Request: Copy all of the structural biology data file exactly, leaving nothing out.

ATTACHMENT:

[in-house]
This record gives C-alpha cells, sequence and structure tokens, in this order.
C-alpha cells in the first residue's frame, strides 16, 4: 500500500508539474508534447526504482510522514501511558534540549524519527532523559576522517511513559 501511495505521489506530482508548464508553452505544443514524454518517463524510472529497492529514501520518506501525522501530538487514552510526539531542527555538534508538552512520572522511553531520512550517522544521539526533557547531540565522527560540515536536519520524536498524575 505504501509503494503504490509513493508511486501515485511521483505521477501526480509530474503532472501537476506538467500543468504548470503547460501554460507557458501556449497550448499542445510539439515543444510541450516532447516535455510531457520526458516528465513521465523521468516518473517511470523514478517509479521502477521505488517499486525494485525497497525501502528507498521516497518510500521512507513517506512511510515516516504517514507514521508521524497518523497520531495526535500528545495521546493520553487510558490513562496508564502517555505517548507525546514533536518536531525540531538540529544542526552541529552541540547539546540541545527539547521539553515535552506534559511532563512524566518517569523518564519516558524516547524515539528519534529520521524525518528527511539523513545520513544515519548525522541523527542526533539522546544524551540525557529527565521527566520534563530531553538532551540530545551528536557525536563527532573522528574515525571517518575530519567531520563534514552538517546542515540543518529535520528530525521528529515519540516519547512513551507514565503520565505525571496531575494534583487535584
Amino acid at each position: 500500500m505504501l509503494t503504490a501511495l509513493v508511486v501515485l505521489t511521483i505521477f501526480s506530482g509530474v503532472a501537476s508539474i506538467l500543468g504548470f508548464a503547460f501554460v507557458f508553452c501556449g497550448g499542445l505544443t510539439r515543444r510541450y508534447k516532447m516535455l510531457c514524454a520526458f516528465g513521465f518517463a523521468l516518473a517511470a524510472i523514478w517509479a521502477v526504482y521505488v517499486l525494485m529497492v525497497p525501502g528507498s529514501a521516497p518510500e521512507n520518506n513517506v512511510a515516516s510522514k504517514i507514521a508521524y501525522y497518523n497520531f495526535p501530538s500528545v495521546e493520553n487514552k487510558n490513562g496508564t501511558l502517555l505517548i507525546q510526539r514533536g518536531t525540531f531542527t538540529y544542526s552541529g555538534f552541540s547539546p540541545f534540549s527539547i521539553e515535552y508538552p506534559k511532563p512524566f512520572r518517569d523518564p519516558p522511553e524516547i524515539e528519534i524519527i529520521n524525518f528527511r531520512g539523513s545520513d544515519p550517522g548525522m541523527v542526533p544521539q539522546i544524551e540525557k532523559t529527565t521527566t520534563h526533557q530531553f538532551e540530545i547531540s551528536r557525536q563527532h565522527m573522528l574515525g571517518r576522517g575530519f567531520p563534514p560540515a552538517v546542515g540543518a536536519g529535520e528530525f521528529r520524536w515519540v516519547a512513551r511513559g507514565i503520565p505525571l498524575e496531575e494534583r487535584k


[in-house]
This record gives C-alpha cells, sequence and structure tokens, in this order.
C-alpha cells in the first residue's frame, strides 16, 4: 500500500508539474508534447526504482510522514501511558534540549524519527532523559576522517511513559 501511495505521489506530482508548464508553452505544443514524454518517463524510472529497492529514501520518506501525522501530538487514552510526539531542527555538534508538552512520572522511553531520512550517522544521539526533557547531540565522527560540515536536519520524536498524575 505504501509503494503504490509513493508511486501515485511521483505521477501526480509530474503532472501537476506538467500543468504548470503547460501554460507557458501556449497550448499542445510539439515543444510541450516532447516535455510531457520526458516528465513521465523521468516518473517511470523514478517509479521502477521505488517499486525494485525497497525501502528507498521516497518510500521512507513517506512511510515516516504517514507514521508521524497518523497520531495526535500528545495521546493520553487510558490513562496508564502517555505517548507525546514533536518536531525540531538540529544542526552541529552541540547539546540541545527539547521539553515535552506534559511532563512524566518517569523518564519516558524516547524515539528519534529520521524525518528527511539523513545520513544515519548525522541523527542526533539522546544524551540525557529527565521527566520534563530531553538532551540530545551528536557525536563527532573522528574515525571517518575530519567531520563534514552538517546542515540543518529535520528530525521528529515519540516519547512513551507514565503520565505525571496531575494534583487535584
Amino acid at each position: 500500500m505504501l509503494t503504490a501511495l509513493v508511486v501515485l505521489t511521483i505521477f501526480s506530482g509530474v503532472a501537476s508539474i506538467l500543468g504548470f508548464a503547460f501554460v507557458f508553452c501556449g497550448g499542445l505544443t510539439r515543444r510541450y508534447k516532447m516535455l510531457c514524454a520526458f516528465g513521465f518517463a523521468l516518473a517511470a524510472i523514478w517509479a521502477v526504482y521505488v517499486l525494485m529497492v525497497p525501502g528507498s529514501a521516497p518510500e521512507n520518506n513517506v512511510a515516516s510522514k504517514i507514521a508521524y501525522y497518523n497520531f495526535p501530538s500528545v495521546e493520553n487514552k487510558n490513562g496508564t501511558l502517555l505517548i507525546q510526539r514533536g518536531t525540531f531542527t538540529y544542526s552541529g555538534f552541540s547539546p540541545f534540549s527539547i521539553e515535552y508538552p506534559k511532563p512524566f512520572r518517569d523518564p519516558p522511553e524516547i524515539e528519534i524519527i529520521n524525518f528527511r531520512g539523513s545520513d544515519p550517522g548525522m541523527v542526533p544521539q539522546i544524551e540525557k532523559t529527565t521527566t520534563h526533557q530531553f538532551e540530545i547531540s551528536r557525536q563527532h565522527m573522528l574515525g571517518r576522517g575530519f567531520p563534514p560540515a552538517v546542515g540543518a536536519g529535520e528530525f521528529r520524536w515519540v516519547a512513551r511513559g507514565i503520565p505525571l498524575e496531575e494534583r487535584k